This conical native beauty has proven its worth for hundreds of years.
The provincial tree of Manitoba, white spruce is one of only a handful of plant species that are indigenous to every Canadian province and territory. Hardy right up to the treeline (Zone 1), the shrubby specimens at the northern extreme of their range can live for up to 1,000 years, although in garden situations 200 years is the norm. Preferring a full sun situation, white spruces are adaptable to most soil types (including clay) and they eventually mature at 25 metres tall by six metres wide. Because white spruces tend to retain their lower branches, they were traditionally used as northwest windbreaks around pioneer homesteads, and with regular pruning they can be trimmed into flat-top evergreen hedges; left unpruned, their blue-green foliage and flawless conical shape make them a perfect specimen tree. White spruces are usually grown from seed, so there can be significant variation in needle colour and growth habit; wild specimens don’t transplant well, so look for young container-grown or ball-andburlapped specimens. One of just five spruce species native to Canada, Picea glauca is susceptible to several insect pests, both native and introduced: Avoid planting white spruces in areas where spruce beetles, spruce budworms or spruce sawflies are prevalent.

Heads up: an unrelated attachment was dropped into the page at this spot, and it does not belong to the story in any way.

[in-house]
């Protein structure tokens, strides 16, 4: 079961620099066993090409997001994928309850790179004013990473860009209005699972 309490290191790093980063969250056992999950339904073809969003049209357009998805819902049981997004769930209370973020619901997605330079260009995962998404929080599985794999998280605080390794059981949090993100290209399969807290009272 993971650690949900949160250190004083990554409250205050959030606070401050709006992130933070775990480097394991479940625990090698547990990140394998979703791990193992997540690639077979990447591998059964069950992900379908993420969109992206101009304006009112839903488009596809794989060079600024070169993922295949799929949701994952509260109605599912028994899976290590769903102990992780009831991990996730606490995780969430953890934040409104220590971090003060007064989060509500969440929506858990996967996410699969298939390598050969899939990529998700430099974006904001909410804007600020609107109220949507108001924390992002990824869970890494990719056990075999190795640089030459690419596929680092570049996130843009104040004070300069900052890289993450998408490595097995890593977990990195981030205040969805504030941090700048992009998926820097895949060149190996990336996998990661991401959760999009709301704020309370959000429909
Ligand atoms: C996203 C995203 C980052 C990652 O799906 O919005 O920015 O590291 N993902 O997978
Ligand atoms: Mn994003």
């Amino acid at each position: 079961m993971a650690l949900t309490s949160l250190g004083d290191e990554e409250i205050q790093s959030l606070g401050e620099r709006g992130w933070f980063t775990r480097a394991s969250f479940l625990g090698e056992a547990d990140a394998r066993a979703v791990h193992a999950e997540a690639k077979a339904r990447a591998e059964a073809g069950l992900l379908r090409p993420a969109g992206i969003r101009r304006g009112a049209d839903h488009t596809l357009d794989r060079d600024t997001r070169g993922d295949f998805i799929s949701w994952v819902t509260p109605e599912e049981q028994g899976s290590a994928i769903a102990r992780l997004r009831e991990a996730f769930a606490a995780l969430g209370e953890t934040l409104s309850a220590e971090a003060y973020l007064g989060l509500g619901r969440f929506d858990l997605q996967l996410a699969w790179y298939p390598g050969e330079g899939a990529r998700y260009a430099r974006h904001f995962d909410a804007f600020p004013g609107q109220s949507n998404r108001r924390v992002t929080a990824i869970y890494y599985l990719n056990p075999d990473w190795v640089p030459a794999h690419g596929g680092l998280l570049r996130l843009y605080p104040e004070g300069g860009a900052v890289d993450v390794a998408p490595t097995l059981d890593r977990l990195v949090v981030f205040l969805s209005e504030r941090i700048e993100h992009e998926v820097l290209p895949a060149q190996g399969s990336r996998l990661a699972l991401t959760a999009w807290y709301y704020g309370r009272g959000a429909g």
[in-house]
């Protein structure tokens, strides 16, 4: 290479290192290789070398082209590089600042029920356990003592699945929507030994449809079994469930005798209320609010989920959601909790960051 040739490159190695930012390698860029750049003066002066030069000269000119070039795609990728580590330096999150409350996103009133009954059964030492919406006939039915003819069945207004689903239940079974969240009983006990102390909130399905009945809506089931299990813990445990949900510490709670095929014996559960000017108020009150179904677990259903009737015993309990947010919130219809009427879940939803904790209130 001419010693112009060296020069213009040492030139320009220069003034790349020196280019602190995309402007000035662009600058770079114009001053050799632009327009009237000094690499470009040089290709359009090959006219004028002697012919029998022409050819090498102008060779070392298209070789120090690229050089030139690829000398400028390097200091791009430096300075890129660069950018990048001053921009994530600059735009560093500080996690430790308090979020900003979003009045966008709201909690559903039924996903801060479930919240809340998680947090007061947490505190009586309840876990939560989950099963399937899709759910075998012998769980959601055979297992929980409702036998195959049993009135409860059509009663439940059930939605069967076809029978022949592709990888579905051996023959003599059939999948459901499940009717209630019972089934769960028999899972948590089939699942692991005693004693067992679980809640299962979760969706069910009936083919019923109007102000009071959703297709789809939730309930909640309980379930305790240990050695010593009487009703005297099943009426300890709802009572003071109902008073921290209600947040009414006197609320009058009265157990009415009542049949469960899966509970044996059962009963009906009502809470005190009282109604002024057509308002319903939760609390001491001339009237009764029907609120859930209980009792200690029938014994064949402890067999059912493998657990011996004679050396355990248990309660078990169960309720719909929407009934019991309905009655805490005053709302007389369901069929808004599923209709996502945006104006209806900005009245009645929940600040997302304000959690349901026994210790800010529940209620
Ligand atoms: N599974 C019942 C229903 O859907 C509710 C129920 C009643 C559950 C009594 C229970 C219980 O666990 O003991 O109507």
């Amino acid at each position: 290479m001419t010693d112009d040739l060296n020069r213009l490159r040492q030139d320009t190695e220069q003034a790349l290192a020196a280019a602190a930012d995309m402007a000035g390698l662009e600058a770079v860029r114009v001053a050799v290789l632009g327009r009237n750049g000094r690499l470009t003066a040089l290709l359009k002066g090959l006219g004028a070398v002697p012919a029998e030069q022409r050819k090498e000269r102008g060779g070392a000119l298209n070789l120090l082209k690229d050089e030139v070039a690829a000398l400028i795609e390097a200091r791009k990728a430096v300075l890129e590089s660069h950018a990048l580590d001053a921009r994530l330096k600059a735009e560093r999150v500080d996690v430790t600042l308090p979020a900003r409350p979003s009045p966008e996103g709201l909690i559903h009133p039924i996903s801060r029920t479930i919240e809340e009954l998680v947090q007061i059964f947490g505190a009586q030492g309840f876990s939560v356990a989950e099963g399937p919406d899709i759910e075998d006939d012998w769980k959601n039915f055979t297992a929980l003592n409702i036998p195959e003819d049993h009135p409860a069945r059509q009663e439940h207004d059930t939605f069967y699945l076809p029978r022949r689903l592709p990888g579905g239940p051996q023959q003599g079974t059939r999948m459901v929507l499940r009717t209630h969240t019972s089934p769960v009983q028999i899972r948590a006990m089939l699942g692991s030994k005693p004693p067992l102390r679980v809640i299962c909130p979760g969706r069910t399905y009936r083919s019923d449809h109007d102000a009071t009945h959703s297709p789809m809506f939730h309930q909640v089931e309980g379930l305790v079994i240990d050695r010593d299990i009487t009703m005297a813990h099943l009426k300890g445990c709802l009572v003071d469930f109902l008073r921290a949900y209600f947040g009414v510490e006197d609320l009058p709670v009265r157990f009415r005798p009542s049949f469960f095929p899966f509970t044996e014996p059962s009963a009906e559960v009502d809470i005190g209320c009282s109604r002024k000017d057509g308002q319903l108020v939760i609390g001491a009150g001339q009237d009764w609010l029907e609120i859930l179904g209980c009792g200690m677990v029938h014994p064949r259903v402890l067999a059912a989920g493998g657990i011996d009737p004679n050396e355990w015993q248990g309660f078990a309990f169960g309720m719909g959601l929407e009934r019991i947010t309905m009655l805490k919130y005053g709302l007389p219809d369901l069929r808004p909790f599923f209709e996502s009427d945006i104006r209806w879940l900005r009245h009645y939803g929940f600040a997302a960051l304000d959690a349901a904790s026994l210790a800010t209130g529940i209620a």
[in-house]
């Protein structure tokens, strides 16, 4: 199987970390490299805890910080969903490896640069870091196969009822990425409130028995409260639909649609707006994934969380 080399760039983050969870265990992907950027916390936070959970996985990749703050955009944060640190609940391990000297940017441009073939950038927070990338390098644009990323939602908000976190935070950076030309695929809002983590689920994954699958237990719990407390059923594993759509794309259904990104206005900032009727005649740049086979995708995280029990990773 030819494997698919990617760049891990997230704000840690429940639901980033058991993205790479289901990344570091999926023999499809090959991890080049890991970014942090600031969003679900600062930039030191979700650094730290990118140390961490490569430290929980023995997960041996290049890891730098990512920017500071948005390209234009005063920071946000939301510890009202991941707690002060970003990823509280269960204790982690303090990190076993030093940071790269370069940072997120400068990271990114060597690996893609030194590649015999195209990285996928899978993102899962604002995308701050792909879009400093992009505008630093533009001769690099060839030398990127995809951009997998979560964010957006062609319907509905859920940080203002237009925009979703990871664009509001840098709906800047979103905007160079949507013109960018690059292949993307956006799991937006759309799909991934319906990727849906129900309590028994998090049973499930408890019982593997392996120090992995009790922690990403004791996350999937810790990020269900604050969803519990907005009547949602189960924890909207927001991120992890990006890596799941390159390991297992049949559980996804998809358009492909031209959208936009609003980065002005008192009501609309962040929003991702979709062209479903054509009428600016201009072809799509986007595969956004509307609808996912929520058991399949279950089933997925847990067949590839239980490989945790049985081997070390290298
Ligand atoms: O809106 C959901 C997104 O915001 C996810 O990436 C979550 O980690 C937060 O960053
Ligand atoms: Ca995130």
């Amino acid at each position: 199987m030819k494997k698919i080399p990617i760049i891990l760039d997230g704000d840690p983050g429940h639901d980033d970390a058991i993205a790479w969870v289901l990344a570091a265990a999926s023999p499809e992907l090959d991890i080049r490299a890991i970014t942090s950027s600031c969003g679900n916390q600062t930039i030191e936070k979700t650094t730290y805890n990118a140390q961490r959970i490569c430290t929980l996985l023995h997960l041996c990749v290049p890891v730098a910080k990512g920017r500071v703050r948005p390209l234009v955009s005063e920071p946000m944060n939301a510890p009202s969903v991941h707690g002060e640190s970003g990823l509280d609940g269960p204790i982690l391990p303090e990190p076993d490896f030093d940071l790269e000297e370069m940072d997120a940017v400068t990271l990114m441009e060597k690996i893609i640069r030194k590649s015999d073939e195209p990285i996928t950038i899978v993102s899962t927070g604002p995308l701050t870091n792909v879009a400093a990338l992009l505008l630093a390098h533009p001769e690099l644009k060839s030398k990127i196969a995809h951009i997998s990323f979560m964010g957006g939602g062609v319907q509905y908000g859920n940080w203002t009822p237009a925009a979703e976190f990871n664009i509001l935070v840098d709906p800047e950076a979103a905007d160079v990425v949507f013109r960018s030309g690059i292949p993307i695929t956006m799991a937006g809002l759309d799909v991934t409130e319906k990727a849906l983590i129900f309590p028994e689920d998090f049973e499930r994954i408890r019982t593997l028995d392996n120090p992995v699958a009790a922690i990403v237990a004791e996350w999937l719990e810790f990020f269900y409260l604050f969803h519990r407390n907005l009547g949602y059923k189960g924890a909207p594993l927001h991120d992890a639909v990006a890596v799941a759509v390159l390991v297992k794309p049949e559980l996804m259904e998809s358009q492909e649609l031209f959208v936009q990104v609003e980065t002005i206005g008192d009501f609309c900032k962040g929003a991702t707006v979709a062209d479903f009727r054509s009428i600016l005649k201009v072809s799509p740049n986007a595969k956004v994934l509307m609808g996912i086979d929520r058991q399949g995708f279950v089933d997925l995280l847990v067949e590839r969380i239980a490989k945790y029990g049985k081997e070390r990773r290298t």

Every decade or so, white spruces produce an overabundance of seeds, and American red squirrels can somehow predict these “mast years” in advance, birthing a second litter of young’uns to take advantage of the food surplus.